Potential research topics

  •   Research and development to improve existing electric vehicle technology towards the integration of electric vehicles into urban distribution systems for zero emission logistics;

  •   Innovative solutions to capture freight demand characteristics and improve corresponding logistics solutions with the aim of integrating electric vehicles into urban distribution systems for zero emission logistics;

  •   Determine which freight and fleet operations lend themselves to replacement by EVs and ways in which cities or roads can be configured to encourage this access;

  •   Development and exploration of practical solutions for the integration of electric vehicles in existing fleets (deployment of mixed fleet) and appropriate business models to support this;

  •   Better understand and meet the need of customer requirements in urban last mile freight transport and development of suitable distribution concepts with tailored services and employment of different kinds of electric vehicles (electric cargo bikes, electric vans and electric trucks);

  •   Development of business cases and organization models for last mile delivery with integration of electric vehicles; ex-ante assessment of new distribution concepts based on electric vehicles in order to analyse and improve business cases. Joint innovations of electric vehicles, vehicle deployment, logistics structures and operation planning are of particular importance;

  •   Supporting sharing and rental concepts for last mile electric vehicles to facilitate user experience with and acceptance of such vehicles and sharing concepts;

  •   Introducing electric mobility in existing public private freight partnerships and networks; supporting joint efforts of public planners and logistics companies to introduce electric vans into urban transport. Studying the individual and societal acceptance of electric mobility in urban freight transport and last mile delivery;

  •   Sharing of charging infrastructure for passenger and freight vehicles including capacity management; combined passenger and freight transport systems for urban areas based on electric vehicles;

  •   Evidence to support strategic recommendations for logistics companies regarding best practices of e-vehicle deployment and for the public sector regarding accompanying policy measures.



3.3 Key area 3: Smart Mobility concepts and ICT applications

E-mobility poses significant challenges as the transition from oil-driven to zero-emission transport is a long and complex process. To ensure best possible effects, advanced smart mobility concepts must be designed and combined with the recent advances in ICT. Currently, among the main obstacles in convincing people to switch to electric cars are perceptions of limited range, sparse infrastructure and relatively long charging times. Well designed and implemented smart e-mobility developments and operating models can provide more sustainable ways of travelling without exposing people to the current technological limits, and thus give new momentum to the ultimate switch to zero-emission mobility.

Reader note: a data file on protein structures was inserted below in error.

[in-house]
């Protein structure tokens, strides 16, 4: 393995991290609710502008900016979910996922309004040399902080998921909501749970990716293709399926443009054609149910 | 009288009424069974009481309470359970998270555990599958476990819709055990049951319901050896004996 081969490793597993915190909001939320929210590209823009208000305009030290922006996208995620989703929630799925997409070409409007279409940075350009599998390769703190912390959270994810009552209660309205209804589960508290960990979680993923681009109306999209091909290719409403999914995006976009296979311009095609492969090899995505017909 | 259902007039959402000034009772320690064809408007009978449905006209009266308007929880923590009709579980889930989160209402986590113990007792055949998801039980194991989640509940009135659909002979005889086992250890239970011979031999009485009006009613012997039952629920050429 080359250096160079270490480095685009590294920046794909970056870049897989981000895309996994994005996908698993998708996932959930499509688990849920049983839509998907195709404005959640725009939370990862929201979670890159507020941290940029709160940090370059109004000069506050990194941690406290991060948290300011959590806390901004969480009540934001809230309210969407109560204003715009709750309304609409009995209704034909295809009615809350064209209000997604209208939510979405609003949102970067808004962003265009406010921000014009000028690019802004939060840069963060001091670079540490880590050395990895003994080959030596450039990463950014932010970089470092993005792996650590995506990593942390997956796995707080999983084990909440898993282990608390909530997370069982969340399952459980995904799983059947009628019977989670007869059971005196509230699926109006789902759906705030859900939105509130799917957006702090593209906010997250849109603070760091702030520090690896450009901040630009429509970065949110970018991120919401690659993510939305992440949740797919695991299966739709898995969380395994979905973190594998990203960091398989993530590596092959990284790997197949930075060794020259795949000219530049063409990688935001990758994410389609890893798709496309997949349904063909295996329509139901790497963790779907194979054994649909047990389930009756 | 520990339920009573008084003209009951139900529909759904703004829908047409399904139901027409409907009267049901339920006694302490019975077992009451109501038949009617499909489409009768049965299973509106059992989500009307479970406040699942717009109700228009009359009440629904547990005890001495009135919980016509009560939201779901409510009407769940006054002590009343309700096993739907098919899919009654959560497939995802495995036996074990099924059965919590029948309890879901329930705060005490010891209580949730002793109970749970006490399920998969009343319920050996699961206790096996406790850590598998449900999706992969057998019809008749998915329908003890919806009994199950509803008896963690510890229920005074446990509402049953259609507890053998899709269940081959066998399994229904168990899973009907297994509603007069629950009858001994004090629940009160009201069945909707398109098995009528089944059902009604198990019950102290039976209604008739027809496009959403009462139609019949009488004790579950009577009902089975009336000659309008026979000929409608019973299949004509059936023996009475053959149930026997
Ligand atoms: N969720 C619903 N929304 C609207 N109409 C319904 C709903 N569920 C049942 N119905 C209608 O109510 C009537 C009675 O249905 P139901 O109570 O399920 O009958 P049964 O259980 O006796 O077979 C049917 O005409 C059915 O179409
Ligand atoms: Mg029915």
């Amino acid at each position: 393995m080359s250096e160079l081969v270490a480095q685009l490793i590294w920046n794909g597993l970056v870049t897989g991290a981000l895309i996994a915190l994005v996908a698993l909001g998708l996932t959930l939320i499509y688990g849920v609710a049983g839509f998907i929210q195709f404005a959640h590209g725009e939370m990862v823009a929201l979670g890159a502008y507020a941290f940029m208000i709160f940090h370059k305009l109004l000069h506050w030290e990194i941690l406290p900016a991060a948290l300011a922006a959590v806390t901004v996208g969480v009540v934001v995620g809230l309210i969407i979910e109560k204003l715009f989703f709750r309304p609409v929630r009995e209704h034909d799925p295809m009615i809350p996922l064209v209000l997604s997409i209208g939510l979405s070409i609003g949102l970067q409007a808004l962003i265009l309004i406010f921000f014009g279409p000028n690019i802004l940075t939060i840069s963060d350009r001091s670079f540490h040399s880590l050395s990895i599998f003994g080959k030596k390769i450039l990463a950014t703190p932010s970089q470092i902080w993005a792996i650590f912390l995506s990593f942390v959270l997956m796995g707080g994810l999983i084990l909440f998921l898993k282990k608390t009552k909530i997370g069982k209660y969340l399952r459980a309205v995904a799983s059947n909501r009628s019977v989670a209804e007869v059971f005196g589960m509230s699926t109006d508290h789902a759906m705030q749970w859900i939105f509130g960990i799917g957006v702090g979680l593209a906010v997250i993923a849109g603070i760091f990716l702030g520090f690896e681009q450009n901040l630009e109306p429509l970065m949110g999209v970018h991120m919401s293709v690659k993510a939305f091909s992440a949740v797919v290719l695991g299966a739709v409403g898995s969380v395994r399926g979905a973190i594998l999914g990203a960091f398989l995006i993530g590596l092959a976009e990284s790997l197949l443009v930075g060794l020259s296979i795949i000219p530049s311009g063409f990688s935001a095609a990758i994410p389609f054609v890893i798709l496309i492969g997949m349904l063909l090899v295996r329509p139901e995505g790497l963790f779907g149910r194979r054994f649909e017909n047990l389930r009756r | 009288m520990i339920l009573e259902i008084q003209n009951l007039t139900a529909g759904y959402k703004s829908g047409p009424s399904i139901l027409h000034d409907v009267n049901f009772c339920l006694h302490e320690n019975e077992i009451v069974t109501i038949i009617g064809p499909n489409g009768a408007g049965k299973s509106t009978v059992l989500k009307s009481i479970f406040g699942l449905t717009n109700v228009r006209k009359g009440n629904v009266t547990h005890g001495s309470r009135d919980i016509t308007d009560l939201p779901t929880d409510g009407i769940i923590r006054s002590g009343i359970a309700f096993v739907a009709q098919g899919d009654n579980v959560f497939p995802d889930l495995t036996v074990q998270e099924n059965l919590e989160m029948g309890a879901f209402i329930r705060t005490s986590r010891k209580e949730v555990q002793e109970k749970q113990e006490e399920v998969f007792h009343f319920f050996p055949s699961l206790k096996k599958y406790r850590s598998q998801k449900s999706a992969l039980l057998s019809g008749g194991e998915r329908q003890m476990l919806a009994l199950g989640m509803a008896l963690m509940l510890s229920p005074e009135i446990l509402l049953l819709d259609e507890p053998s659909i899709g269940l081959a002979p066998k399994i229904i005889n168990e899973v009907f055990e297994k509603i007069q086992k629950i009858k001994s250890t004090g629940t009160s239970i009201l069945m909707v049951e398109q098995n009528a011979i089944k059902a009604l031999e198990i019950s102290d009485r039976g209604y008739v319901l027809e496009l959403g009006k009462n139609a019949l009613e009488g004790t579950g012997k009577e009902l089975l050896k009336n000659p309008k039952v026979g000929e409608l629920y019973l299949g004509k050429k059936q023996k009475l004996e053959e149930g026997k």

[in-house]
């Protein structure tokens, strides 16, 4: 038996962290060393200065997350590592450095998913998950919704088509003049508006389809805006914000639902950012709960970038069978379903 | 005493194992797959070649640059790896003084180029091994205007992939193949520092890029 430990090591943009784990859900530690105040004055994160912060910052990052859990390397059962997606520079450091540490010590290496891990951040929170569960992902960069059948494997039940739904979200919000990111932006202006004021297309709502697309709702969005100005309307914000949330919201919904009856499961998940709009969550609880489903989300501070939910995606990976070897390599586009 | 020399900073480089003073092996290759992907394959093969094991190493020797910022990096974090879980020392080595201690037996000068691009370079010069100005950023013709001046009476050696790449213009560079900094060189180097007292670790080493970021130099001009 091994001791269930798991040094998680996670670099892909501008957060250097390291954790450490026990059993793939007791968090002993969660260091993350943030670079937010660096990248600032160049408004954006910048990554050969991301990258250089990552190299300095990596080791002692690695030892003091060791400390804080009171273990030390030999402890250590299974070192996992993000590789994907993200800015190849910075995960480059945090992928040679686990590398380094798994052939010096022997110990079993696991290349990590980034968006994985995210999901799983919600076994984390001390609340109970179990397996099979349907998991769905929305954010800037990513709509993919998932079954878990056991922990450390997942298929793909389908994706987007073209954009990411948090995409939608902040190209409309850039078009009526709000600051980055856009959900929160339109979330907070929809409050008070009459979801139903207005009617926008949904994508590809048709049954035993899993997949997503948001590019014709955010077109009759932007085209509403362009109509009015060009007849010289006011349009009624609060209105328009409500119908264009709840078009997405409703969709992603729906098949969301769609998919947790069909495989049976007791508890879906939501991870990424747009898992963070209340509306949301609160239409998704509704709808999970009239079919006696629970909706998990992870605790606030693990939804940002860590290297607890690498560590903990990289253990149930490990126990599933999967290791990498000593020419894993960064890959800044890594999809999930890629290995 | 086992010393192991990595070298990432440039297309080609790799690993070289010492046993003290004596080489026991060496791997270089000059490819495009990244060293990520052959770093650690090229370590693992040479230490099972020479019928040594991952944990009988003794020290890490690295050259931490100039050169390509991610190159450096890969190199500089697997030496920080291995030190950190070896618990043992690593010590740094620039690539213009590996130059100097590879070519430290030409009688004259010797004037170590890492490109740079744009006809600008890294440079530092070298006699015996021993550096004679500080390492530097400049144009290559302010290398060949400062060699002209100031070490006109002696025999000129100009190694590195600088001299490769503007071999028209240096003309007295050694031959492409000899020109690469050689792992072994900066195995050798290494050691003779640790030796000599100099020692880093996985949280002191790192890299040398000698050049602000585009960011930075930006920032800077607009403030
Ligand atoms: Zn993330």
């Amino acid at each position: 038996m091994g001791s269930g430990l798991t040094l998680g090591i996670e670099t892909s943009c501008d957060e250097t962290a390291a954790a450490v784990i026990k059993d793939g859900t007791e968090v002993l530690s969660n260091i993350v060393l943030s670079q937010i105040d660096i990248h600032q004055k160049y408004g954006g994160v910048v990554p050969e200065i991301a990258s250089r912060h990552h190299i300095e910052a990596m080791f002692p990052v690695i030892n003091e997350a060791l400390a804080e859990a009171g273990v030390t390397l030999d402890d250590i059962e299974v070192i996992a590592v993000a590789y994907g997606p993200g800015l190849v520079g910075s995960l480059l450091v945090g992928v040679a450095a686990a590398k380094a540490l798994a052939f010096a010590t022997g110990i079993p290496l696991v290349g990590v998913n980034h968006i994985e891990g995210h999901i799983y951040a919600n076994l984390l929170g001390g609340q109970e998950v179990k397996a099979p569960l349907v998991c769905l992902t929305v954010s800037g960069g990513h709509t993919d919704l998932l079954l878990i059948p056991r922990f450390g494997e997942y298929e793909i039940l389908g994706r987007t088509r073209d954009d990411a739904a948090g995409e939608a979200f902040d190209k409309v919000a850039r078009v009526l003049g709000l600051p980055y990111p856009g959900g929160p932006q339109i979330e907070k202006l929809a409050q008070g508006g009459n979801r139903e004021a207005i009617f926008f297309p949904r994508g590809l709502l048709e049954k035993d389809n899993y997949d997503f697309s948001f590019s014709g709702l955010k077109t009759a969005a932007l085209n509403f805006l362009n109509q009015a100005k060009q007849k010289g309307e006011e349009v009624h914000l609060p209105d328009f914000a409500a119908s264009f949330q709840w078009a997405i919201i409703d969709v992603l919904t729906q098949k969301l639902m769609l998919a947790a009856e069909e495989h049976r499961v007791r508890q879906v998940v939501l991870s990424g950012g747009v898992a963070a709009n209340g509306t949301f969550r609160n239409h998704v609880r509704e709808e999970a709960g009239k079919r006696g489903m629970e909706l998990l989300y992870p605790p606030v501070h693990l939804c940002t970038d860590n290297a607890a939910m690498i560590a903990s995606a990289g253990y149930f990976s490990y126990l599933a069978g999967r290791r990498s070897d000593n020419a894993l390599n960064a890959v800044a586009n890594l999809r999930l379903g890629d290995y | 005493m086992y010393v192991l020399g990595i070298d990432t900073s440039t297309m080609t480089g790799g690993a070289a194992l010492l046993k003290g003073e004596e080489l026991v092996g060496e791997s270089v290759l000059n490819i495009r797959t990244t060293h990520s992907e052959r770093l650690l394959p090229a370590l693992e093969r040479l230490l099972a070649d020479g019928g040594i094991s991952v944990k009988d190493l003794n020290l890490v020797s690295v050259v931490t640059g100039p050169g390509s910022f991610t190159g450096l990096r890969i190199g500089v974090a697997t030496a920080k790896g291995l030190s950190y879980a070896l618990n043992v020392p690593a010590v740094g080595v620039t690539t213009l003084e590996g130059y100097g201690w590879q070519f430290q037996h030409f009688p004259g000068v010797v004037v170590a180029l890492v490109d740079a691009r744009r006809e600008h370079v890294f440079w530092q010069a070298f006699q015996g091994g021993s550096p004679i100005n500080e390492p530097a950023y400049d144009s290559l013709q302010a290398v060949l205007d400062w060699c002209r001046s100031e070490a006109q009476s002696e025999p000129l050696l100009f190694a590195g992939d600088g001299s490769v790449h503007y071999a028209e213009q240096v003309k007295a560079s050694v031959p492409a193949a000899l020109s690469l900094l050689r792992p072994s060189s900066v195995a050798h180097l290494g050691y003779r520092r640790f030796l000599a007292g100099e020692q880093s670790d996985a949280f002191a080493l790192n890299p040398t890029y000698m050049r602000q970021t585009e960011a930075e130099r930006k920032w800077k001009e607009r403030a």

Research, Technology and Innovation in this sector has the potential to unlock and promote a significant number of benefits to the public utilising e-mobility solutions, which are likely to include; more efficient use of the public charging infrastructure (slow, fast and rapid), more people utilising smart charging devices at home and large-scale multi-modal e-mobility services that enable people to easily travel on a daily basis using only electric vehicles. In addition, business solutions for smart grids and e-mobility will need to be tightly integrated via modern ICT technologies.

The public will be encouraged to start using e-vehicles for different modes of travel (privately- owned, shared or public vehicles). This is likely to increase the share of electric vehicles on the market. New business models could be developed to enable large-scale multi-modal e- mobility services that ensure the public could more easily access travel on a daily basis using only electric vehicles, for instance, the launch of first autonomous e-taxi services in Europe.

Potential research topics

  •   Development of flexible e-car and e-bike sharing systems with support for cross- modal e-mobility chains (also including electric buses, trams and trains) and assisted parking search (via smart phone apps);

  •   Designing and implementing ride-sharing (carpooling) services, especially for daily commuting by means of e-vehicles (home, neighbourhood and/or work-centred solutions);

  •   Developing autonomous (shared) e-taxi and e-minibus services that aim at removal of private car traffic from city centres and integrating them with fixed-route public transport;